Michael L. Hood & David M. Merryman 2015-08-26 00:41:35
The Texas Supreme Court strikes down bar to arbitration agreements. A recent Texas Supreme Court decision changes the landscape for arbitration of medical malpractice claims. In Fredericksburg Care Co., L.P. v. Juanita Perez et al,1 the court held that the arbitration-friendly Federal Arbitration Act2 preempts the more stringent requirements found in the Texas Medical Liability Act.3 As a result, many providers, especially nursing homes and home health care operators, may start including arbitration clauses in their agreements with patients. The TMLA and Arbitration Before the court’s decision in Fredericksburg, it was the general rule in Texas that health care providers did not ask patients to agree to standard arbitration clauses in pretreatment agreements. Few Texas providers would rely on arbitration clauses because they feared violating TMLA Section 74.451, which requires that arbitration agreements include the following in 10-point boldface type: Under Texas law, this agreement is invalid and of no legal effect unless it is also signed by an attorney of your own choosing. This agreement contains a waiver of important legal rights, including your right to a jury. You should not sign this agreement without first consulting with an attorney. Section 74.451 further states that providers who fail to comply with its requirements risk liability under the Texas Occupations Code or the Texas Deceptive Trade Practices-Consumer Protection Act. Before Fredericksburg, Texas’s lower courts routinely rejected the argument that the FAA preempts the TMLA.4 The issue in these cases was whether TMLA Section 74.451 was a law enacted for the purpose of regulating the business of insurance within the meaning of the McCarran-Ferguson Act5 and thus exempted from FAA preemption. Under the MFA, state laws enacted for the purpose of regulating insurance prevail over general federal laws that do not specifically relate to the business of insurance. The plaintiffs in these cases argued “reverse preemption,” reasoning that Section 74.451 was enacted to regulate the business of insurance, that the MFA exempted Section 74.451 from FAA preemption, and that courts could not enforce arbitration because standard arbitration clauses do not comply with Section 74.451. The Fredericksburg Case In Fredericksburg, however, the Texas Supreme Court unanimously ruled that the MFA does not apply to the TMLA because the TMLA does not regulate the business of insurance.6 According to Fredericksburg, if the FAA applies to an agreement to arbitrate a health care liability claim, and the arbitration agreement satisfies the FAA, courts must enforce arbitration of health care liability claims regardless of whether the arbitration agreement complies with the TMLA.7 Fredericksburg operated a nursing home, where Elisa Zapata was a patient. She signed a preadmission agreement that included a standard arbitration clause stating: Any legal dispute, controversy, demand or claim . . . that arises out of or relates to the Resident Admission Agreement or any service or health care provided by the Facility to the Resident, shall be resolved exclusively by binding arbitration . . . and not by lawsuit or resort to court process . . . .8 Zapata died at Fredericksburg, and her beneficiaries filed medical malpractice claims against the nursing home in state court. Fredericksburg moved the trial court to compel arbitration on the grounds that the FAA preempted TMLA Section 74.451. The beneficiaries objected on the grounds that the MFA exempted the TMLA from FAA preemption. The beneficiaries prevailed at trial and before the court of appeals, and Fredericksburg appealed to the Texas Supreme Court. The Fredericksburg Decision The Texas Supreme Court started its analysis by making two preliminary findings. First, it concluded that the FAA applied to the arbitration agreement.10 The FAA applies to contracts involving interstate commerce.11 The federal government had paid Fredericksburg Medicare payments on behalf of the deceased patient, which the court found to be sufficient to establish interstate commerce.12 Second, the court held that the FAA preempted TMLA Section 74.451, which requires an arbitration clause to have additional elements, including 10-point boldface type, specific language warning the patient that he or she is waiving rights, and the patient’s attorney’s signature on the agreement—none of which the FAA requires.13 The court, therefore, concluded that it would enforce the standard arbitration clause unless Zapata’s beneficiaries could show an exemption to FAA preemption. The court next considered the MFA and the “reverse preemption” argument. The beneficiaries argued that Section 74.451 was state law enacted for the purpose of regulating the business of insurance and that it fell within the MFA’s protection and was exempted from FAA preemption.14 The court addressed both TMLA Chapter 74 and Section 74.451 specifically to decide whether the Texas Legislature enacted them “for the purpose of regulating the business of insurance.” The court wrote that the MFA’s definition of “regulating the business of insurance” had both a narrow focus regarding laws “protecting or regulating the relationship between the insurer and insured,” as well as a broader focus regarding laws that “possess the end, intention, or aim of adjusting, managing, or controlling the business of insurance.”15 The court acknowledged that the Texas Legislature enacted the TMLA and Section 74.451 with the goal to make health care in Texas more available and less expensive by reducing the cost of health care liability claims.16 But the court held that the Legislature’s goal of lowering rates was “too tenuous of a connection to the business of insurance” to qualify for MFA protection.17 It wrote that “a tenuous connection to the ultimate aim of insurance, however, is insufficient to escape preemption”18 and also concluded that Section 74.451, which applies to agreements between patients and providers, has “little to do with the relationship between the insurance company and its policyholders.”19 The court found that the Zapata beneficiaries failed to show that Section 74.451 is aimed at protecting or regulating the performance of a contract for insurance, either between a health care provider and its malpractice insurer or between the patient and his or her insurer.20 Because neither the TMLA nor Section 74.451 was “enacted for the purpose of regulating the business of insurance,” the court held that the MFA does not exempt them from FAA preemption.21 It remanded the case to the trial court with instructions to stay or dismiss the state court lawsuit and order Fredericksburg and the Zapata beneficiaries to arbitrate their dispute.22 Various interest groups—including the Texas Chapter of the American Board of Trial Advocates,23 the Texas Association of Defense Counsel,24 and the Texas Medical Liability Trust and ProAssurance Corporation25 —filed amici curiae briefs urging the Texas Supreme Court to withdraw its opinion. Some of the arguments raised included that Fredericksburg disregards the plain language of the TMLA and its history, forces Texas patients to forfeit their jury trial and appellate rights, and allows abusive and neglectful health care providers to arbitrate claims in secrecy. Nevertheless, the court refused to reconsider its ruling, and Fredericksburg is controlling law. Time will tell if the Texas Legislature desires to, or is able to, amend the TMLA to bring it within the scope of the MFA and thereby reimpose limits on health care arbitration.26 Implications for Providers Now that the Texas Supreme Court has opened the door to FAA-friendly arbitration agreements between patients and health care providers, providers may be asking themselves whether they should seek arbitration. Providers will need to consider whether their arbitration agreements are enforceable and whether they are consistent business needs. Providers must show that their arbitration agreements affect interstate commerce in order to establish that the FAA applies to the agreement and preempts the TMLA.27 In Fredericksburg, the court found that the FAA applied because the nursing home received Medicare payments on behalf of the patient.28 The agreement must also satisfy the FAA’s requirements that arbitration agreements be in writing, agreed to by the parties, and cover the claims at issue.29 Even FAA-friendly arbitration clauses are subject to state law contract defenses—such as duress, incapacity, and lack of authority30 —so providers should consider whether the circumstances under which they ask patients to agree to arbitration may later invalidate the agreement. With Fredericksburg, the Texas Supreme Court has granted providers more flexibility to adopt pretreatment arbitration agreements. Nevertheless, such clauses might not be appropriate for every provider. Providers should discuss the advantages and disadvantages of arbitration when considering whether to adopt arbitration agreements as part of their practices. Notes 461 S.W.3d 513 (Tex. 2015), reh’g denied (June 26, 2015). 9 U.S.C. §1 et. seq. Tex. Civ. Prac. & Rem. Code §74.451. See, e.g., In re Kepka, 178 S.W.3d 279, 291-93 (Tex. App.—Houston [1st Dist.] 2005, orig. proceeding), disapproved in part on other grounds, In re Labatt Food Serv., L.P., 279 S.W.3d 640, 647 (Tex. 2009); In re Sthran, 327 S.W.3d 839, 843-47 (Tex. App.—Dallas 2010, no pet.). But see The Villas of Mount Pleasant, LLC v. King et al., 454 S.W.3d 689, 691-98 (Tex. App.—Texarkana, 2014) (holding that the FAA preempted the TMLA). 15 U.S.C. §1011-1015. Fredericksburg, 461 S.W.3d at 528. Id. Fredericksburg Care Co., L.P. v. Perez, 406 S.W.3d 313, 315-16 (Tex. App.—San Antonio 2013), rev’d sub nom. Fredericksburg Care Co., L.P. v. Perez, 461 S.W.3d 513 (Tex. 2015). Fredericksburg, 461 S.W.3d at 516. Id. at 517-18. 9 U.S.C. §1-2. Fredericksburg, 461 S.W.3d at 518. Id. Id. at 517. Id. at 521. Id. at 523. Id. at 524 (internal quotation omitted). Id. at 522 (internal citations and quotations omitted). Id. at 526-27 (internal quotation omitted). Id. at 529. Id. Id. Brief of Amicus Curiae TEX-ABOTA in Support of Respondents’ Motion for Rehearing, Fredericksburg, 461 S.W.3d 513 (No. 13-0573). Amicus Brief Letter of TADC in Support of Respondents’ Motion for Rehearing, Fredericksburg, 2015 WL 1035343 (No. 13-0573). Brief of Amicus Curiae Texas Medical Liability Trust et al. in Support of Respondents’ Motion for Rehearing, Fredericksburg, 461 S.W.3d 513 (No. 13-0573). The Texas Supreme Court identified several factors indicating that a statute regulates the business of insurance for the purposes of the MFA. Fredericksburg, 461 S.W.3d at 522 (“Examples of practices that fall within the scope of the MFA include the fixing of rates, the selling and advertising of policies,  the licensing of insurance companies and their agents[,] . . . the writing of insurance contracts and the actual performance of those contracts.”) (internal citations omitted). 9 U.S.C. §2. Fredericksburg, 461 S.W.3d at 518. 9 U.S.C. §2. Doctor’s Associates, Inc. v. Casarotto, 517 U.S. 681, 687 (1996). MICHAEL L. HOOD is a partner in the business litigation section of Haynes and Boone in Dallas. For more than 25 years, Hood has counseled clients on business dispute resolution, litigation prevention, and trial/arbitration strategy. He can be reached at firstname.lastname@example.org. DAVID M. MERRYMAN is an associate in the business litigation section of Haynes and Boone in Dallas. Merryman joined the firm in April 2015 after graduating from the University of Michigan Law School. He can be reached at email@example.com.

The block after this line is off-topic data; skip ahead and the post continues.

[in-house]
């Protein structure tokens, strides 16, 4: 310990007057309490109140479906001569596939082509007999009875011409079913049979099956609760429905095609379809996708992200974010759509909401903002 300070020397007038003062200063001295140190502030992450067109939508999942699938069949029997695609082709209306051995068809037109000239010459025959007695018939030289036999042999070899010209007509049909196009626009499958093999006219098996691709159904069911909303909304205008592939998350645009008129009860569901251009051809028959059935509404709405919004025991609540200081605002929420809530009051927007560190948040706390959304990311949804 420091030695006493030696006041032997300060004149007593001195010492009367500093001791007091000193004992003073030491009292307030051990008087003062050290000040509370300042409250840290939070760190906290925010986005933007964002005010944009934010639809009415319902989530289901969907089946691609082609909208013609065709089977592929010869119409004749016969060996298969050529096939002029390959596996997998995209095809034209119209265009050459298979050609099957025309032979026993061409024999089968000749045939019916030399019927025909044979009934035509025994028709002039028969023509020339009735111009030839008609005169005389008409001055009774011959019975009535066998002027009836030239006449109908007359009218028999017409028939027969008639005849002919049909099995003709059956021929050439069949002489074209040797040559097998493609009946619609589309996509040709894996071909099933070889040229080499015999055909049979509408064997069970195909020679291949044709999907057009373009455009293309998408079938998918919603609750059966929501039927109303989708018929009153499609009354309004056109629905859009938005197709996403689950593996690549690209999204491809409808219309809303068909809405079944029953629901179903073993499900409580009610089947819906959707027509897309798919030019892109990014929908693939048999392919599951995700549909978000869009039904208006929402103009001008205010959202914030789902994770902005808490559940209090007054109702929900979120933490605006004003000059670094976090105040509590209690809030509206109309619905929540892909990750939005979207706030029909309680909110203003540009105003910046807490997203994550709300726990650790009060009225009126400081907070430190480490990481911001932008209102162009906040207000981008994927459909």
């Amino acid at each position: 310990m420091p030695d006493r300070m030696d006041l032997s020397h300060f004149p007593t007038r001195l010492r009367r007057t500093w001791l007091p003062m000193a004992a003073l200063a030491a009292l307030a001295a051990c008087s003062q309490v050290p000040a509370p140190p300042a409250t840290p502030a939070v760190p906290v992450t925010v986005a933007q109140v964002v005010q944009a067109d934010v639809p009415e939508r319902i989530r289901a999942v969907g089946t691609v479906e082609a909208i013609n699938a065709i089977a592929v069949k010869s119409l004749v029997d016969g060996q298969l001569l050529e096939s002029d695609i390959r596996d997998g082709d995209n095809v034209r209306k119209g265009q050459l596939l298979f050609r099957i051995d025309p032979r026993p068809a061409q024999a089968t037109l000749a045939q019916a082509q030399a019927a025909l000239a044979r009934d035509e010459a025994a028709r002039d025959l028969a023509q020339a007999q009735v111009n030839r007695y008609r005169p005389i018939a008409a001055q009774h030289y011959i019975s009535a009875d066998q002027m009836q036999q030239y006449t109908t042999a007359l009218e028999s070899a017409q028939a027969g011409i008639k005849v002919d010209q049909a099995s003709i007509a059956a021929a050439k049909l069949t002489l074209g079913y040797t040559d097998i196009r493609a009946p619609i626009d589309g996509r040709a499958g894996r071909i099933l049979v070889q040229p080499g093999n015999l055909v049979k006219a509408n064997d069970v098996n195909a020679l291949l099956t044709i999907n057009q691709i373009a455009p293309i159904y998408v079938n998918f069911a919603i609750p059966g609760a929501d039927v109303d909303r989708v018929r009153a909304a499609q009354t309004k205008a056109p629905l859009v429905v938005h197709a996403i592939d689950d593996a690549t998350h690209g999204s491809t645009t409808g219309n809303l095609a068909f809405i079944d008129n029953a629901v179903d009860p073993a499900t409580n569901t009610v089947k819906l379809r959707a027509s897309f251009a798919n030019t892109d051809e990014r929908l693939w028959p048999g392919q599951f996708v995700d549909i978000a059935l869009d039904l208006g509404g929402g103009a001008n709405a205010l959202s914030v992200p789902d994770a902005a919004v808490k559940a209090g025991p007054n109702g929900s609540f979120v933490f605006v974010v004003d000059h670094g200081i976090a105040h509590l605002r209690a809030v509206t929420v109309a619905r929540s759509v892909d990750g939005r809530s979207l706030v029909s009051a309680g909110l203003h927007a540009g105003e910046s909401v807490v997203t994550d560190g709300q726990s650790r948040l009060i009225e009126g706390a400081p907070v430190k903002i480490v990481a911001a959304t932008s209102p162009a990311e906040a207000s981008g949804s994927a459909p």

Published by State Bar of Texas. View All Articles.
This page can be found at http://mydigimag.rrd.com/article/Med+Mal+Game+Changer/2252691/270329/article.html.